Cool season vegetables to plant right now

Half of the garden can be planted before the end of May. See our list of best options.

In the Wonderful World of Vegetables, our 50 or so possible vegetables for Michigan gardens can be divided into two groups: cool season and warm season. Cool season vegetables can be planted when the soil has not warmed as much and there may be some cool nights. Warm season vegetable seeds will not germinate at those cool temperatures and a cold night would lay them low…permanently. Inexperienced gardeners only think about the air temperature when putting seeds or transplants in the garden. Smart gardeners realize that the air temperature is only part of the planting equation. Soil temperature is critical to success.

Both seeds and transplant roots will be very affected by the soil temperature. To determine the soil temperature, the soil in the top inch of the garden is checked with a thermometer. Purchase a soil thermometer or it is possible to use a kitchen thermometer that registers both hot and cold. The time to check the soil temperature will be early in the morning before the sun has warmed the soil. This is when you have the true temperature, not the sun-heated one. By now that smart gardener has the garden tilled and rows established with stakes and string. All that is needed is for the seeds to be sown.

Seeds that are put into soil that is too cold will not grow. If it is cold and damp for long enough, the seeds rot in place. The best opportunity for seed germination is when the soil is in the optimum temperature range for that vegetable. For example, parsley seeds could be planted when the soil is 40 degrees but optimum temperature range for seed germination is 50 to 75 degrees. This means the seeds are doing nothing until the soil is much closer to 75 degrees than to 40 degrees. Being first to plant does not necessarily mean you will be the first to harvest.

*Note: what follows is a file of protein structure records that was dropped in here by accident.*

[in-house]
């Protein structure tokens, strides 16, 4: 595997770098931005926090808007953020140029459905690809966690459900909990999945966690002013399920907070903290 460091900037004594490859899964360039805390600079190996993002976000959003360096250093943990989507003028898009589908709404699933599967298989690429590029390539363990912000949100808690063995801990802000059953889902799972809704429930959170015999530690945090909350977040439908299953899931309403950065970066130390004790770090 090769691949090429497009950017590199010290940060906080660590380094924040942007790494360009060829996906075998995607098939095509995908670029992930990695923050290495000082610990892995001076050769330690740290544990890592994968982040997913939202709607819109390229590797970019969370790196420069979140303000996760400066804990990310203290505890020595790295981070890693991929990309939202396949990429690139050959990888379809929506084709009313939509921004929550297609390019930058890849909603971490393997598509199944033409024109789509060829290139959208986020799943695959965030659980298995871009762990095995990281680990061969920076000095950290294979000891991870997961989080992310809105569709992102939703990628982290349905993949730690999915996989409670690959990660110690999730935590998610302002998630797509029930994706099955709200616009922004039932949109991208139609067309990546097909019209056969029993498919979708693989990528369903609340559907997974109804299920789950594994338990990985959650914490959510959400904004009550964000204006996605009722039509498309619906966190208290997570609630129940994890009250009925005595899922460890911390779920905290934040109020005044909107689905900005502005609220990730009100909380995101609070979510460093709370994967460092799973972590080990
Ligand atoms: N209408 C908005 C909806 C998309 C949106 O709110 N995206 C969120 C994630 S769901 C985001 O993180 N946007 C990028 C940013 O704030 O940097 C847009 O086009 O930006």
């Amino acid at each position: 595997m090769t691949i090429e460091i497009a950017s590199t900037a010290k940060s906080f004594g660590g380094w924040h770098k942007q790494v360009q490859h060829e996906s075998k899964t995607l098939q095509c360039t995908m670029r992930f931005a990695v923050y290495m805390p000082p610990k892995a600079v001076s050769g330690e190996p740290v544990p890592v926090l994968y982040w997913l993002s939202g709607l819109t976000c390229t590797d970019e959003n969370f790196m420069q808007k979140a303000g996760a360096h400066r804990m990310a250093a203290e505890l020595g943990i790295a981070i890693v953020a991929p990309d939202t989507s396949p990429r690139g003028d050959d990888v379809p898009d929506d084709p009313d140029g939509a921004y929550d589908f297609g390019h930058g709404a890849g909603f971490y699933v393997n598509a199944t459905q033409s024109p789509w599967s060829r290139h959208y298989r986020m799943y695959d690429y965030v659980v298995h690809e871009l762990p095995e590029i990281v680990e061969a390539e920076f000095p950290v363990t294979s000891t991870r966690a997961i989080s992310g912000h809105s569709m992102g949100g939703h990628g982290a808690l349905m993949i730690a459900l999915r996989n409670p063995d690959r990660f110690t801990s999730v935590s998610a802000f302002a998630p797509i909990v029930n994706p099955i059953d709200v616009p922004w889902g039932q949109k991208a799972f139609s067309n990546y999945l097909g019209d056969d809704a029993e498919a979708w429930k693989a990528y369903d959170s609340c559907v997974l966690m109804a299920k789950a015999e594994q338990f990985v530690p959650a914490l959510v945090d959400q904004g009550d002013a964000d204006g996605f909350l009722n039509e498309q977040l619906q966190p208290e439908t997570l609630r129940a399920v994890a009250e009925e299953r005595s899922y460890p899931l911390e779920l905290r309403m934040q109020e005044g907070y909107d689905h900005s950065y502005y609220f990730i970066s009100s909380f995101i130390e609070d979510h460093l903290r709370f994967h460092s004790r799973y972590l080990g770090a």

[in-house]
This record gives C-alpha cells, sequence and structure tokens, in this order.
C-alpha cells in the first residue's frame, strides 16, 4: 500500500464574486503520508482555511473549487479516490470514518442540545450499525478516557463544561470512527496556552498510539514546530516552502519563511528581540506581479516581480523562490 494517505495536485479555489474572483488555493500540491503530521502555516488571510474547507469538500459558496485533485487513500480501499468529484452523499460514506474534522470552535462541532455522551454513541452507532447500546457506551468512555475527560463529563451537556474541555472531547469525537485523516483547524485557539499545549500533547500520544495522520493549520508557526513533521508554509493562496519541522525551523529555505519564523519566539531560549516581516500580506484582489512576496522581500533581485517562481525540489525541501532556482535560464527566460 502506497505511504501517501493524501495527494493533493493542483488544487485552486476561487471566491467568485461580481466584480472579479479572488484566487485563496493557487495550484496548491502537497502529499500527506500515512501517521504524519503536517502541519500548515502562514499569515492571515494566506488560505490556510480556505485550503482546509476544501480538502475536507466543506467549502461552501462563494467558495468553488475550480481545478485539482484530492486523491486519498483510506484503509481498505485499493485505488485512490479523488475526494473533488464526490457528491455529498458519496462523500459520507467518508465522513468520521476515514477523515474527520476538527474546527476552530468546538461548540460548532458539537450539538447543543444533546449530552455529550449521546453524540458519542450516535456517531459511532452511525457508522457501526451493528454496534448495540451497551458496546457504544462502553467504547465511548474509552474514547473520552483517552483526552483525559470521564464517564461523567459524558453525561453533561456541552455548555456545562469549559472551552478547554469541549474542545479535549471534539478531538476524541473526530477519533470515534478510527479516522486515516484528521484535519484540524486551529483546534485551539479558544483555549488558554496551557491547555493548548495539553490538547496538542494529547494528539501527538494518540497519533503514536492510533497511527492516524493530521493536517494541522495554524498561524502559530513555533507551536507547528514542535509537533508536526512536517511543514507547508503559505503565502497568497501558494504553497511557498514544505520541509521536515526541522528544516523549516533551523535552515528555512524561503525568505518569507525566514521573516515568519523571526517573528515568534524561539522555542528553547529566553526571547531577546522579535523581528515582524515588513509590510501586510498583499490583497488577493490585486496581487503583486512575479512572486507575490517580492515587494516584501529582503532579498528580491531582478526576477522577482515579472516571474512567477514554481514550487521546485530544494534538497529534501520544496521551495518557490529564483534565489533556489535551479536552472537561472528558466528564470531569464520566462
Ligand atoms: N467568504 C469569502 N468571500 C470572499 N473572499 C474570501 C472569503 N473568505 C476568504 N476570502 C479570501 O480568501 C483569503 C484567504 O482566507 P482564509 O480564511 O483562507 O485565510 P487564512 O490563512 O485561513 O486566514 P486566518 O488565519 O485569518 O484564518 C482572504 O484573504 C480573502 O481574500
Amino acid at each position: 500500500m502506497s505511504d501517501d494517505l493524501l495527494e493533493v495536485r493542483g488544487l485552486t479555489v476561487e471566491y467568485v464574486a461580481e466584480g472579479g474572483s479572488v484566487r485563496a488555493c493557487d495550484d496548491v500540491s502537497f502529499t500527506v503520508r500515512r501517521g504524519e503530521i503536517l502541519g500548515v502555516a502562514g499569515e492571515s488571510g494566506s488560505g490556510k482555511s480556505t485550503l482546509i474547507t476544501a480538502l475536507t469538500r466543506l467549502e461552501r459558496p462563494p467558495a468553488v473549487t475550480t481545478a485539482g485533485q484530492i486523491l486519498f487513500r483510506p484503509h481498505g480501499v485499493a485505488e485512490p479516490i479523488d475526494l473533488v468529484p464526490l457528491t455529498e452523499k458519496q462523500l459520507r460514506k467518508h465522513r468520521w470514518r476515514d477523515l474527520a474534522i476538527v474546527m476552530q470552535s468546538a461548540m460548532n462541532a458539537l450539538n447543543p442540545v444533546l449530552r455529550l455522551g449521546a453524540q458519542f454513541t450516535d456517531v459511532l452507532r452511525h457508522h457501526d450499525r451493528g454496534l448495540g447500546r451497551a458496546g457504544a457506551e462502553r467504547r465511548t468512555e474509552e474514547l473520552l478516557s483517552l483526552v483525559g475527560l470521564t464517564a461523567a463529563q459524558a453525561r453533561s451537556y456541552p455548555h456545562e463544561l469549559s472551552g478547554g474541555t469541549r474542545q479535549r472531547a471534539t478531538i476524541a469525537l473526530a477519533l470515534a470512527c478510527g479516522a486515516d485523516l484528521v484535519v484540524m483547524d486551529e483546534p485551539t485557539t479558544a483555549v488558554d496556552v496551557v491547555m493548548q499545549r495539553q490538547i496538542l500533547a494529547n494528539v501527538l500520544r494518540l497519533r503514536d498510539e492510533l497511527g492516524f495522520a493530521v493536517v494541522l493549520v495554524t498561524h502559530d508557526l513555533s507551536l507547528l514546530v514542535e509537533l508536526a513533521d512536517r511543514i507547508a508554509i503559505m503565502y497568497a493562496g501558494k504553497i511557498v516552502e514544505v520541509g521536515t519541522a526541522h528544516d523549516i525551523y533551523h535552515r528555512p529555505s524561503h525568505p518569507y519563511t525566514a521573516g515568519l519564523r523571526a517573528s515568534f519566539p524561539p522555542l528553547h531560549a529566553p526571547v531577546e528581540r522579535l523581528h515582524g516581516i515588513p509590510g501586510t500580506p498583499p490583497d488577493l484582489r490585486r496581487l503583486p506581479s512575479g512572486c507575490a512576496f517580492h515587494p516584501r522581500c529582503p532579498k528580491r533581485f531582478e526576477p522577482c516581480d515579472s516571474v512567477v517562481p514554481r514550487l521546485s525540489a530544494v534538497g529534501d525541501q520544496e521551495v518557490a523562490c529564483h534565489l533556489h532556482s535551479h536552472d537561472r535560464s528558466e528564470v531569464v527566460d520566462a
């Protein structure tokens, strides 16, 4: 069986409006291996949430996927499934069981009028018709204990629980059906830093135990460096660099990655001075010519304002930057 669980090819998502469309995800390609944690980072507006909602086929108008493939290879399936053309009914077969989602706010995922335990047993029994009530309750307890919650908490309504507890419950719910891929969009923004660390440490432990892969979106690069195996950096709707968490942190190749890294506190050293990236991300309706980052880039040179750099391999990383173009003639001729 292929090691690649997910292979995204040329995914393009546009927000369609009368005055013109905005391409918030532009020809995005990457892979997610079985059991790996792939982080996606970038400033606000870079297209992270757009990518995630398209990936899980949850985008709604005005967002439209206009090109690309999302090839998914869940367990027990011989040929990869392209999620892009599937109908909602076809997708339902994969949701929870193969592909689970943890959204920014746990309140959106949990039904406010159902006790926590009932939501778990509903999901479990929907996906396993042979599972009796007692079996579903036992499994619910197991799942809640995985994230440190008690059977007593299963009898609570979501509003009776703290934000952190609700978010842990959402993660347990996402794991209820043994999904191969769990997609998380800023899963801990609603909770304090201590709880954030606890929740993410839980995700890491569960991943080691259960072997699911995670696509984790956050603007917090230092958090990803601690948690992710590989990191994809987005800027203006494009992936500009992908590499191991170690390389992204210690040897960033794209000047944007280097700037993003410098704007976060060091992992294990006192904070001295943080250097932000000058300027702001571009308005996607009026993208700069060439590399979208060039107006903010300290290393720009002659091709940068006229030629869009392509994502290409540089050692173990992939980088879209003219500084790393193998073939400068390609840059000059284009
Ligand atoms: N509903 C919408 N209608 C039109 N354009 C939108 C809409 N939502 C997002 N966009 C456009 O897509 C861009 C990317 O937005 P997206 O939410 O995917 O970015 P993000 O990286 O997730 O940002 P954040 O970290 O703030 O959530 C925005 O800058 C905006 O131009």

Michigan State University Extension educators are talking to people about cool season vegetable seeds that can go into the soil when the soil temperature is 50 degrees or above. These include: leaf lettuces, onions, parsnips, mustard greens, turnips, beets, peas, carrots, kohlrabi, cauliflower, radish, cabbage, spinach, peas, celery and Swiss chard. Kale and collards, which are cooking greens, can also be planted, but when the weather becomes hot, the kale will bolt or go to seed while the collards will not.

Swiss chard
Swiss chard. Photo credit: Raffi Kojian, Wikimedia Commons

Since it is rare for a gardener to grow or even like all 50 vegetables, do some research on your vegetable garden choices, because the better you can treat them, the better your crop will be.

Long ago, Grannie always told us to go to the Memorial Day Parade in town and then come home and plant the garden. That still usually works for the warm season ones. But get the others in now so there is less to do after the big parade.

For more information on a wide variety of smart gardening articles, or to find out about smart gardening classes and events, visit You can contact the MSU Master Gardener Lawn and Garden Hotline at 888-678-3464 with your questions.

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